Translation: Among people with previous cardiac problems, those on Vioxx experienced a greater risk of heart attacks than those taking naproxen. This rate was a .4% in naproxen patients and .1% in Vioxx patients. Where Merck got in trouble was when they claimed the difference was due to the protective effects of naproxen.

Quote:
Merck's scientists interpreted the finding as a protective effect of naproxen, telling the FDA that the difference in heart attacks "is primarily due to" this protective effect...

Merck should have acknowledged and dealt with the data. That kind of an increase is significant, but it was still a very low number and among people with previous heart problems. Vioxx itself was supposed to be an amazingly effective pain reliever, as was another COX inhibitor, Bextra (which I took). Bextra was taken off the market as well. In the words of my pain management doctor (low back problems for years), it was clearly a safe medication. The point is that Vioxx was not the devil. It was not causing hundreds of thousands of deaths. It simply should have been counter-indicated for people with cardiac history. And Merck should have stepped up to the plate.
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post #35 of 66
Thread Starter 
Quote:
Originally Posted by tonton View Post

The point is, it's a hell of a lot safer (somewhere along the order of a hundred times safer at least) than alcohol, both for toxicity and for secondary death (e.g. drunk driving death). So choosing one of the two, which should be illegal... or neither?

You really talk like a man who is just crapping spew out of his mouth! LSD is harmful!Maybe you take it now the way you sound.
post #36 of 66
Quote:
Originally Posted by marvfox View Post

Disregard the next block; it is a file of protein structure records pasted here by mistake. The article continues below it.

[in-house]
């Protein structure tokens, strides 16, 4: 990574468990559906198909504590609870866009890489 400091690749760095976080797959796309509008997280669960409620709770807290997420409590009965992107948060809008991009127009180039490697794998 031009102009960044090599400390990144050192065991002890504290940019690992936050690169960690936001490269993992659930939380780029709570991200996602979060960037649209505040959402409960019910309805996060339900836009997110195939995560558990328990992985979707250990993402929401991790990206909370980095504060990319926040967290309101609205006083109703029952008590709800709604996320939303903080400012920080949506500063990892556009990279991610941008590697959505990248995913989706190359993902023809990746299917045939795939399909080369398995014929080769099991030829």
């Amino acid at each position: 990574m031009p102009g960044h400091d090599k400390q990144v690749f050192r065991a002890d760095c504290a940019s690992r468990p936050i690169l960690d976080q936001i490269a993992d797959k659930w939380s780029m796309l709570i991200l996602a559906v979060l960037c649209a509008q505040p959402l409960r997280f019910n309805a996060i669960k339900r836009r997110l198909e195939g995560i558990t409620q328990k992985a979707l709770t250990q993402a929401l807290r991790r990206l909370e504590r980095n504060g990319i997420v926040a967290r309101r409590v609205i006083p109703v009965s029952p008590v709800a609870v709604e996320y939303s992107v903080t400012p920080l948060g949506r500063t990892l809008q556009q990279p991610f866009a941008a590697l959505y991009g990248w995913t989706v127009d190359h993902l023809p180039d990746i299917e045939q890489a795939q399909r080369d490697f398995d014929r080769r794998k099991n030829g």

You really talk like a man who is just crapping spew out of his mouth! LSD is harmful!Maybe you take it now the way you sound.

And alcohol is harmful. Maybe you're drunk now the way you sound.

Outlawing alcohol is harmful.

And... (fill in the blank).
post #37 of 66
Quote:
Originally Posted by SDW2001 View Post

....and we're back. Next up on Conspiracy Hour Today with Sammi Jo Conspiracy: The Secret US Plan to Invade Afghanistan...did it involve deliberately increasing drug supply? Film at 11!

Its Infantile Hour with SDW2001, yet again, episode 256e.

The plan to invade Afghanistan prior to 9/11 was not "secret". Even the fucking BBC, a media company funded by the UK Government, reported this intent.

MSNBC, the well known crypto-communist conspiracy theorist media conglomerate, also reported that Afghanistan was in the sights of the Bush Administration well before 9/11.

So having established that 9/11 was NOT the reason to invade Afghanistan.. but was hard-sold as the justification for it... what else are we left with?

Oil and Drugs. The two biggest global money spinners... outside of warmongering.
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post #38 of 66
Quote:
Originally Posted by sammi jo View Post

Its Infantile Hour with SDW2001, yet again, episode 256e.

The plan to invade Afghanistan prior to 9/11 was not "secret". Even the fucking BBC, a media company funded by the UK Government, reported this intent.